Students come to us all the time and ask if a LOR from ‘Senator Fill in the Blank’ would make them stand out. You know what the first question is that we ask back? ‘What can they tell us about you?’ At the end of the day, you have to remember that your entire application may be the only ‘face time’ you have with the admissions committee--your one opportunity to make an impression. Why would you waste that opportunity with a big name and no substance? We suggest looking at people who really know you. This means professors who may be able to speak to your natural enthusiasm or curiosity in their course, an employer or colleague you have done an assignment for that you knocked out of the park, or even a clergy member or director of a volunteer program you have come to invest your time and energy into. It is our hope that these people can really speak to your character and tell the admissions committee what an asset you would be to their school.
The resume can be an extremely important piece in your application. If throughout your application, you are emphasizing that you are a hard worker, driven, love to help people, etc., admissions committees want to see you ‘put your money where your mouth is’ and show them through your experience. (Note: for those trying to go straight from undergrad to law school, your resume shouldn’t include anything from high school, unless it is extremely relevant). Many prospective students think it is essential to have a legal internship on their resume when they apply (we don’t necessarily disagree); however, law schools want diversity when building an entering class and therefore not every resume should look the same.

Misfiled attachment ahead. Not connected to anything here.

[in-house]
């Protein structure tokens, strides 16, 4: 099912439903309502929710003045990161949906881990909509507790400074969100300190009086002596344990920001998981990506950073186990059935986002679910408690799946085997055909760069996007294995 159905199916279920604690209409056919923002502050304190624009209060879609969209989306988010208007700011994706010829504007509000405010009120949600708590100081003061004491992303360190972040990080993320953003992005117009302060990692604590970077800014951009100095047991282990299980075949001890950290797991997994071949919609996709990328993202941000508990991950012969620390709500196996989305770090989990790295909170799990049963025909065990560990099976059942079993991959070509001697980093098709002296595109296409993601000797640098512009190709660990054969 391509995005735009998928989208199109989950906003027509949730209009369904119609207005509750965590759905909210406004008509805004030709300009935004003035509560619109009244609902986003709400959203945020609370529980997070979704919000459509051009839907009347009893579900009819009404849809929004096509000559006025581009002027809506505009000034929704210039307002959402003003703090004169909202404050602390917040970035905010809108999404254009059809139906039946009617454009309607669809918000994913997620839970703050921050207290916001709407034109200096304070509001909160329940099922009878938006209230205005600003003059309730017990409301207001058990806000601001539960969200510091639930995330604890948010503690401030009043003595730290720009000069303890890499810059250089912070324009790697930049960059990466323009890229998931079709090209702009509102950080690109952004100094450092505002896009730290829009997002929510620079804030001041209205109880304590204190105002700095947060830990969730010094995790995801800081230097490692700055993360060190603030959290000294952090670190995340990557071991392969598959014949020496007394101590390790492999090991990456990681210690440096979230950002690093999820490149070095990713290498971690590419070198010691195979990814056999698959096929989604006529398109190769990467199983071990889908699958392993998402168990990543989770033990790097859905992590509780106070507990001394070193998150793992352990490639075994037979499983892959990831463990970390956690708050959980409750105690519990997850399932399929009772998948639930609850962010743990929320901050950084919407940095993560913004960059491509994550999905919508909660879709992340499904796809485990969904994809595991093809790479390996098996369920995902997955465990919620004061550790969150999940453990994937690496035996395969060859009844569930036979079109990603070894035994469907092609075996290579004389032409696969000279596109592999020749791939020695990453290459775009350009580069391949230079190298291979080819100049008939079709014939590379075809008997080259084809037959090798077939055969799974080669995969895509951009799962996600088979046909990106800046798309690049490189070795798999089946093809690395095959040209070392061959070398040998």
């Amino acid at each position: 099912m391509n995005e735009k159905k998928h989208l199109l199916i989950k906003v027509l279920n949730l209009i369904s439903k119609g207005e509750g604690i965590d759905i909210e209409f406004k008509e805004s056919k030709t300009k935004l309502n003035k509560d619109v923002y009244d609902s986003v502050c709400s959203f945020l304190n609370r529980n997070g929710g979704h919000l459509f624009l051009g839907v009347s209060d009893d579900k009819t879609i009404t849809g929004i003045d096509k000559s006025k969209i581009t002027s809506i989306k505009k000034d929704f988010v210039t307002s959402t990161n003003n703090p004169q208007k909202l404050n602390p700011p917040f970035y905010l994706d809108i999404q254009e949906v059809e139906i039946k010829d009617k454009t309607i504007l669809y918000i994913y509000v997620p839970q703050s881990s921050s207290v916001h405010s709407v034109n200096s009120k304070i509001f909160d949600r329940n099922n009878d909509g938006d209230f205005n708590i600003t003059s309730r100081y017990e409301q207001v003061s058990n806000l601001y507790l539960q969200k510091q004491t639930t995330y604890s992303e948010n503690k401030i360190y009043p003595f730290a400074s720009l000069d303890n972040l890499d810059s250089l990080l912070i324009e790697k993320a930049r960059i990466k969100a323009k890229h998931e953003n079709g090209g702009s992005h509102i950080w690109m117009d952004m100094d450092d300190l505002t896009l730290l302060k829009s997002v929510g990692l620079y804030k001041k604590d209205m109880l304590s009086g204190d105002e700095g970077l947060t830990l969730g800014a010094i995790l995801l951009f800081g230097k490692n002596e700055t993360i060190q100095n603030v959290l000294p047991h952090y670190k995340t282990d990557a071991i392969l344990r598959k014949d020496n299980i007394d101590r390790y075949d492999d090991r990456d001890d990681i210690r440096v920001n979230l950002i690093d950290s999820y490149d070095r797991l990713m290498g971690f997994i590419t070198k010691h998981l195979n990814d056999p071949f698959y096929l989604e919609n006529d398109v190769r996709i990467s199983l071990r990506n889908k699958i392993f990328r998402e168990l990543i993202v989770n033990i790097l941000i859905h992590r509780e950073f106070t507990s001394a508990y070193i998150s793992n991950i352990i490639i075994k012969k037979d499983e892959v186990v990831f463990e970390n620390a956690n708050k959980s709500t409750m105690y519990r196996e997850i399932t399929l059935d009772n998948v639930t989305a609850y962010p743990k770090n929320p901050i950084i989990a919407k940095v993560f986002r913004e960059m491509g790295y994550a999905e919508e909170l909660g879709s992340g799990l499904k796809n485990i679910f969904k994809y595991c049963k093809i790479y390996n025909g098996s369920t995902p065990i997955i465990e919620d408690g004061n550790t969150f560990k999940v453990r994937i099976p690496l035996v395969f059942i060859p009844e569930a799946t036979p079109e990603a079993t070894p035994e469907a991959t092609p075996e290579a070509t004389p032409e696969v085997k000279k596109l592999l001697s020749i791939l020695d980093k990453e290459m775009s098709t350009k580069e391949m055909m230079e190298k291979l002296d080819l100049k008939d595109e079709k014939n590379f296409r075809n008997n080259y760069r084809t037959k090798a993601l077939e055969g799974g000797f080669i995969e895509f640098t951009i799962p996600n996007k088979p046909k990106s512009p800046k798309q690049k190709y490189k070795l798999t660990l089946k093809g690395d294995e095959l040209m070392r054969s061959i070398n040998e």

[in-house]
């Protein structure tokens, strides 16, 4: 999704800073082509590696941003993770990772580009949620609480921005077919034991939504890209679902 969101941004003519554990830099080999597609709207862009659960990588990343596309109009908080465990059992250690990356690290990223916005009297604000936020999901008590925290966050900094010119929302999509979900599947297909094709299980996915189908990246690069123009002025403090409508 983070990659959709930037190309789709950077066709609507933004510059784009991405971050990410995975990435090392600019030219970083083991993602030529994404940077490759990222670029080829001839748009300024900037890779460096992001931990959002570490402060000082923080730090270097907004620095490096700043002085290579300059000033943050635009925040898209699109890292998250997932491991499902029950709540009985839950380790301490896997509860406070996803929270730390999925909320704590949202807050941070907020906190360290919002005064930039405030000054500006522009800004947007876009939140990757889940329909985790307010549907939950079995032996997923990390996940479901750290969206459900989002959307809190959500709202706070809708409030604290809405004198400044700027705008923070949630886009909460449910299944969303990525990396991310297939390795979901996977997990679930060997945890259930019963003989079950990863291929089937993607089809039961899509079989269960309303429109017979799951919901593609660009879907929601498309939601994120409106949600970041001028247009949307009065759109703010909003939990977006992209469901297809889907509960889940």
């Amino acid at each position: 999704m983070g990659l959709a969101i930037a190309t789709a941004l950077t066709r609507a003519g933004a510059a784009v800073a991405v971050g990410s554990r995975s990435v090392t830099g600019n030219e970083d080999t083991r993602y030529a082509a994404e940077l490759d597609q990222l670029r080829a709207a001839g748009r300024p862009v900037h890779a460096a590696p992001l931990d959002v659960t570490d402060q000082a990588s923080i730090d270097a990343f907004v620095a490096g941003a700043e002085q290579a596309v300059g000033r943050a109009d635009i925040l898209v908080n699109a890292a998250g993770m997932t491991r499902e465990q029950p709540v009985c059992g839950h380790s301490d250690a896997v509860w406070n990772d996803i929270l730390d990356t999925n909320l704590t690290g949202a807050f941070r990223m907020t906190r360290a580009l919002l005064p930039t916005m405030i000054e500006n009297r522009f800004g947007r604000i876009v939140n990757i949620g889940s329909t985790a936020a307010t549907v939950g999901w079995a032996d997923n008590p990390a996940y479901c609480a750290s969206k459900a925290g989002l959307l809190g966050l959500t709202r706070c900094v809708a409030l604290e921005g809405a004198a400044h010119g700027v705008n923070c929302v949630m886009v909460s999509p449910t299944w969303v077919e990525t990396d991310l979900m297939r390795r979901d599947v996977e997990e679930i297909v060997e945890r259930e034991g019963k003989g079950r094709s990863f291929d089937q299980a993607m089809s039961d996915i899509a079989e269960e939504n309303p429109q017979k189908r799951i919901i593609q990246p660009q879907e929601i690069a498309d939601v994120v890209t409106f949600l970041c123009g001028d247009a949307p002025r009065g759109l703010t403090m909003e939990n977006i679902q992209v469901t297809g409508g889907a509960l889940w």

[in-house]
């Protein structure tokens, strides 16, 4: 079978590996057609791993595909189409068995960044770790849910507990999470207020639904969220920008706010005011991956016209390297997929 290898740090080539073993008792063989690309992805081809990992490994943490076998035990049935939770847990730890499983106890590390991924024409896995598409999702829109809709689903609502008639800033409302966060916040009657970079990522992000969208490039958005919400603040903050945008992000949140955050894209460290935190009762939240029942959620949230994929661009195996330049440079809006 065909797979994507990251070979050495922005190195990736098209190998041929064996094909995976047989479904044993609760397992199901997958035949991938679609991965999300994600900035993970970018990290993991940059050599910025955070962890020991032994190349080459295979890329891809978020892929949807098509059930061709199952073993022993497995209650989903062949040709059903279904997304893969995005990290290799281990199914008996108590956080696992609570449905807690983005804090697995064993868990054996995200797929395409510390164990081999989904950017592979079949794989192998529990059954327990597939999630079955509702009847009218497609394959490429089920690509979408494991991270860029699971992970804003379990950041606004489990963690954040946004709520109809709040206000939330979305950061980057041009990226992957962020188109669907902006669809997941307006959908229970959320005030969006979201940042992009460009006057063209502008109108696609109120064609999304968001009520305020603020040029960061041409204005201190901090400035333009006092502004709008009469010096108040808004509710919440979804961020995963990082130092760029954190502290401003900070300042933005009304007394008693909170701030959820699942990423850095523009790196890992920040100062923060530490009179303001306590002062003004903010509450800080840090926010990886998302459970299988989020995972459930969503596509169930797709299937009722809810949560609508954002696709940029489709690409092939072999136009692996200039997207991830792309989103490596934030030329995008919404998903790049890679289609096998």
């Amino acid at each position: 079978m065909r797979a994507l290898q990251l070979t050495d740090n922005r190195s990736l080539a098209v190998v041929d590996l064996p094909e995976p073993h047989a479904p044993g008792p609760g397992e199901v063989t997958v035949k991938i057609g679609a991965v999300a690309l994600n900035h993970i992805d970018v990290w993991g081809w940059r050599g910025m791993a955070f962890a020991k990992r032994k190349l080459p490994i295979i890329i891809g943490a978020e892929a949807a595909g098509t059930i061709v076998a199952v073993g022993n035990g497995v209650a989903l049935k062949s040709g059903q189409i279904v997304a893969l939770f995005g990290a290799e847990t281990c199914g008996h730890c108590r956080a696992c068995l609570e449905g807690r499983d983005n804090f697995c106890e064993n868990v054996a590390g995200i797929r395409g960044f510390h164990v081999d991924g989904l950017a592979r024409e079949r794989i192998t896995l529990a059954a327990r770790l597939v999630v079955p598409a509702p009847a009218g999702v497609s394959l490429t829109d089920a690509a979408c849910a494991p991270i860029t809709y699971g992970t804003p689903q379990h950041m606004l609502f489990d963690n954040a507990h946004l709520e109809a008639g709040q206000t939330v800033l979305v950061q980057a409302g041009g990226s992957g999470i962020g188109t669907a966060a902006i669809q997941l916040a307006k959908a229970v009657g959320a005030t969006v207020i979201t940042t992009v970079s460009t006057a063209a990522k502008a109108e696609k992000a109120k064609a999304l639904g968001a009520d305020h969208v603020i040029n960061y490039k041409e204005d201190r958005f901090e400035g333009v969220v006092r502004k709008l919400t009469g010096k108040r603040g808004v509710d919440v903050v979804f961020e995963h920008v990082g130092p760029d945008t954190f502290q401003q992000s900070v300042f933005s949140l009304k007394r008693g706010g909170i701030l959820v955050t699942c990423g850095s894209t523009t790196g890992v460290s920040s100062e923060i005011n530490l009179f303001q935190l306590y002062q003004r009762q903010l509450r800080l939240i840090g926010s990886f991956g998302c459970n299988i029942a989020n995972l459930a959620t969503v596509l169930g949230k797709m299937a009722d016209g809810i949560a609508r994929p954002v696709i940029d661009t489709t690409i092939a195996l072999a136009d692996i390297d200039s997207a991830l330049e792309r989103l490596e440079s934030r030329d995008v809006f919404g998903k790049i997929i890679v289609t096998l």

Essentially, schools are looking for experiences that tell us about you, your interests, and what moves or motivates you. When highlighting those experiences, be sure to create a clean, easy to read one page (and in some cases two page) resume with bullets that start with action verbs, using numbers to emphasize or highlight your level of responsibility. Organize everything into sections with each correlating experience falling under it in reverse chronological order. Voila! You now have a strong resume! (PS. There’s lots of great resume advice on Levo League’s site! Start with this article.)
Now you can get started on your application! Next week, we’ll consider two of the tougher parts of the application process: the personal statement and addendums!
Bridget Sheehan and Courtney Gabbara are both Assistant Directors of Admission at Michigan State University College of Law and recent graduates of the Law College. Having met in law school through Moot Court, both women have found a long lasting friendship based on their future career interests, laughter, and love of nachos. Bridget graduated from Saint Xavier University with a Bachelor of Arts in Criminal Justice and has actively pursued her interests in family and criminal law. She is originally from Chicago, Illinois and enjoys college football, specifically Notre Dame (Go Irish!), reading, and country music. Courtney earned her Bachelor of Science in Psychology from Michigan State University and has been a Ms. JD Board Member since April of 2011. Her hobbies include scrapbooking, running Warrior Dash, and cooking.